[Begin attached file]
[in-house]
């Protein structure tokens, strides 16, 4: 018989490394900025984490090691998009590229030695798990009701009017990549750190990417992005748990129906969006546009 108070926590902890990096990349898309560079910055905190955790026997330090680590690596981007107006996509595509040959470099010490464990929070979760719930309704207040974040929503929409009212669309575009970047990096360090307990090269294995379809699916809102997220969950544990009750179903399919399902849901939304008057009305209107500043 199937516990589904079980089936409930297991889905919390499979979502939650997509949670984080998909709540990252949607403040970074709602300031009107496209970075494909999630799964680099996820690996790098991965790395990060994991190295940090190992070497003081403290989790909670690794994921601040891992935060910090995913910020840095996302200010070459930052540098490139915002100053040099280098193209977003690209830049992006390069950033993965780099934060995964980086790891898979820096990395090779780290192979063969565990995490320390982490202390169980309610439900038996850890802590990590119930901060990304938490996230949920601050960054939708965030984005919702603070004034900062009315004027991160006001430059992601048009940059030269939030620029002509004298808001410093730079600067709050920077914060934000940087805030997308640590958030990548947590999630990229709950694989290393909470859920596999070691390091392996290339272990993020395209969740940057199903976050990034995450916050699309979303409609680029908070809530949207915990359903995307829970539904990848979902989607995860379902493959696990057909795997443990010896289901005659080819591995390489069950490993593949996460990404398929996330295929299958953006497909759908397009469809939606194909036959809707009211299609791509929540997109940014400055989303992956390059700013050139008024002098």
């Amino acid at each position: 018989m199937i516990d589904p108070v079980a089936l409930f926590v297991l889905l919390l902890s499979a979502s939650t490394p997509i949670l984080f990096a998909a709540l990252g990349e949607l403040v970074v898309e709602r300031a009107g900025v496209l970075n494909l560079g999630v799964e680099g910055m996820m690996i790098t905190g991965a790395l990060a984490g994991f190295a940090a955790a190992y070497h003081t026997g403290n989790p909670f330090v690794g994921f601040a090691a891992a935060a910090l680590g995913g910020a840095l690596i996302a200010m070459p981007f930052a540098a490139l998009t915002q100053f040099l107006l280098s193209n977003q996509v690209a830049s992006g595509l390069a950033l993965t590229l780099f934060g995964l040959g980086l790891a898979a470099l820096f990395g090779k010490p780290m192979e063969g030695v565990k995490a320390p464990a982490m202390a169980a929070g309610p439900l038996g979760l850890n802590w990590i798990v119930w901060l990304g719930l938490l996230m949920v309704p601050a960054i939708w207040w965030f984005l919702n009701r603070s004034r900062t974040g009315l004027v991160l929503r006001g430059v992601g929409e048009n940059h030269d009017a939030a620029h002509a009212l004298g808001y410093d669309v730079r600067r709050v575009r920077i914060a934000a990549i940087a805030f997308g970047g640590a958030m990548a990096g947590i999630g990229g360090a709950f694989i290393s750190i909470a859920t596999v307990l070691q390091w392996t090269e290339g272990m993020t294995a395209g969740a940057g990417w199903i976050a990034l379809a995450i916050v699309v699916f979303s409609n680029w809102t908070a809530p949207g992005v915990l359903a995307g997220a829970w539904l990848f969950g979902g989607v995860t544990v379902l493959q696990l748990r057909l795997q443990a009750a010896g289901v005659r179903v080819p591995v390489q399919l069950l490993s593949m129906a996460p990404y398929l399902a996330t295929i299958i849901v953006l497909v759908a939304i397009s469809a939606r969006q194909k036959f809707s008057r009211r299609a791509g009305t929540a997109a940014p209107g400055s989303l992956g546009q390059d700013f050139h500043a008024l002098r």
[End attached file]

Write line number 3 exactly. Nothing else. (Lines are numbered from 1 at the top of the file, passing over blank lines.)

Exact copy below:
């Amino acid at each position: 018989m199937i516990d589904p108070v079980a089936l409930f926590v297991l889905l919390l902890s499979a979502s939650t490394p997509i949670l984080f990096a998909a709540l990252g990349e949607l403040v970074v898309e709602r300031a009107g900025v496209l970075n494909l560079g999630v799964e680099g910055m996820m690996i790098t905190g991965a790395l990060a984490g994991f190295a940090a955790a190992y070497h003081t026997g403290n989790p909670f330090v690794g994921f601040a090691a891992a935060a910090l680590g995913g910020a840095l690596i996302a200010m070459p981007f930052a540098a490139l998009t915002q100053f040099l107006l280098s193209n977003q996509v690209a830049s992006g595509l390069a950033l993965t590229l780099f934060g995964l040959g980086l790891a898979a470099l820096f990395g090779k010490p780290m192979e063969g030695v565990k995490a320390p464990a982490m202390a169980a929070g309610p439900l038996g979760l850890n802590w990590i798990v119930w901060l990304g719930l938490l996230m949920v309704p601050a960054i939708w207040w965030f984005l919702n009701r603070s004034r900062t974040g009315l004027v991160l929503r006001g430059v992601g929409e048009n940059h030269d009017a939030a620029h002509a009212l004298g808001y410093d669309v730079r600067r709050v575009r920077i914060a934000a990549i940087a805030f997308g970047g640590a958030m990548a990096g947590i999630g990229g360090a709950f694989i290393s750190i909470a859920t596999v307990l070691q390091w392996t090269e290339g272990m993020t294995a395209g969740a940057g990417w199903i976050a990034l379809a995450i916050v699309v699916f979303s409609n680029w809102t908070a809530p949207g992005v915990l359903a995307g997220a829970w539904l990848f969950g979902g989607v995860t544990v379902l493959q696990l748990r057909l795997q443990a009750a010896g289901v005659r179903v080819p591995v390489q399919l069950l490993s593949m129906a996460p990404y398929l399902a996330t295929i299958i849901v953006l497909v759908a939304i397009s469809a939606r969006q194909k036959f809707s008057r009211r299609a791509g009305t929540a997109a940014p209107g400055s989303l992956g546009q390059d700013f050139h500043a008024l002098r």